Was Google Hacked?


Reviewing some SEO work for one of our companies this morning I was surprised to see that last night (according to Google) we grew from about 20,000 pages of content cached to over 3,780,000,000.  What was more alarming was Google now showed under the search result a little note that said “this sight may harm your computer”.  The site was listed as a spam site!  I started to fire off a string of emails to get the technical team working on the problem, tried calling the CEO and then I noticed something even more alarming.

Every single site on the Internet – no matter how big and well established showed the same warning.  Even this blog was showing billions of pages of content and was listed as a malware site.  And every single site had 3,780,000,000 pages of content and no page rank.  Did someone hack Google?

Wow.  Imagine the problems if there was no longer a way to prioritize or search for information.  Imagine the productivity loss and disruption to our communication process.  Every single search would result in a warning screen if you clicked on the results, basically eliminating the ability to use Google to search.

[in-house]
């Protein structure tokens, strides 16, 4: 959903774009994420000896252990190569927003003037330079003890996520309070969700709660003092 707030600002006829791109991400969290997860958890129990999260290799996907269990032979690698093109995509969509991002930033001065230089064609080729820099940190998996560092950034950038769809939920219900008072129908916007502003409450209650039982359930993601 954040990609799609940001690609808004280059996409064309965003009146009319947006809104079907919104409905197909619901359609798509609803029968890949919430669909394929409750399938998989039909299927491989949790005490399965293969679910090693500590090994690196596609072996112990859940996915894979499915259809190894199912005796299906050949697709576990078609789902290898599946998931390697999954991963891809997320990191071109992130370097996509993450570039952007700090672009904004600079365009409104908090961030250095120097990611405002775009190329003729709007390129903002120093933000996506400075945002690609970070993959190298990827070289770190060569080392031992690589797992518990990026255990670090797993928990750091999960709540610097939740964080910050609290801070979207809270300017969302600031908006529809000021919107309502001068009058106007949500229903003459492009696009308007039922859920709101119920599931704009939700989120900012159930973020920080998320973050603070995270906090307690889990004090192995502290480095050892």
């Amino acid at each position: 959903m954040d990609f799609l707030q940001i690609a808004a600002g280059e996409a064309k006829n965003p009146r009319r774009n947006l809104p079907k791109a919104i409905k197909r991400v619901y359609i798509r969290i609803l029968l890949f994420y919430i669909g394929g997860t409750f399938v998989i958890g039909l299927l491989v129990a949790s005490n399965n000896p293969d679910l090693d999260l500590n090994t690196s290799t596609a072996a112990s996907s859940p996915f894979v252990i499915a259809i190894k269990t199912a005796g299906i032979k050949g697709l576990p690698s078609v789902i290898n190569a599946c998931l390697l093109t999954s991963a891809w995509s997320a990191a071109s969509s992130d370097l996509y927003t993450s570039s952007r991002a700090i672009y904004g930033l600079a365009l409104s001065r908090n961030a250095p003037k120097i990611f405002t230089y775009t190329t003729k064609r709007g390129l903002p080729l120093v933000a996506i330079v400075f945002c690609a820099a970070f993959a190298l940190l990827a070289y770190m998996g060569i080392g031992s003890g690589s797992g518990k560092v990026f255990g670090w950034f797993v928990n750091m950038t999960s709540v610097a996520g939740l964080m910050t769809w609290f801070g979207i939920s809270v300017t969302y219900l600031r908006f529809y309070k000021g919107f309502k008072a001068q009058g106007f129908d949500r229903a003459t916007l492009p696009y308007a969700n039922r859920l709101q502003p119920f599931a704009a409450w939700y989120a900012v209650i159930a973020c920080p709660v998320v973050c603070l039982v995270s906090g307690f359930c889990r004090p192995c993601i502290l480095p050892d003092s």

Here are a few screen shots:


And the next page if you clicked on any of the search results:


Around 11am (9:02 Pacific) Google issues a press release stating that human error was the problem, someone had checked the wrong box.

We periodically update that list and released one such update to the site this morning. Unfortunately (and here’s the human error), the URL of ‘/’ was mistakenly checked in as a value to the file and ‘/’ expands to all URLs. Fortunately, our on-call site reliability team found the problem quickly and reverted the file. Since we push these updates in a staggered and rolling fashion, the errors began appearing between 6:27 a.m. and 6:40 a.m. and began disappearing between 7:10 and 7:25 a.m., so the duration of the problem for any particular user was approximately 40 minutes.

What?  You can basically disrupt the entire Google search ability if you check the wrong box?  The release goes on to spell out what happened but it is not clear why each site showed up with the same number of cached pages (3,780,000,000)?  And if this was a simple human error as explained, why would it take almost an hour to fix the problem?  If you can quickly revert the file, why would it not have been about two minutes?


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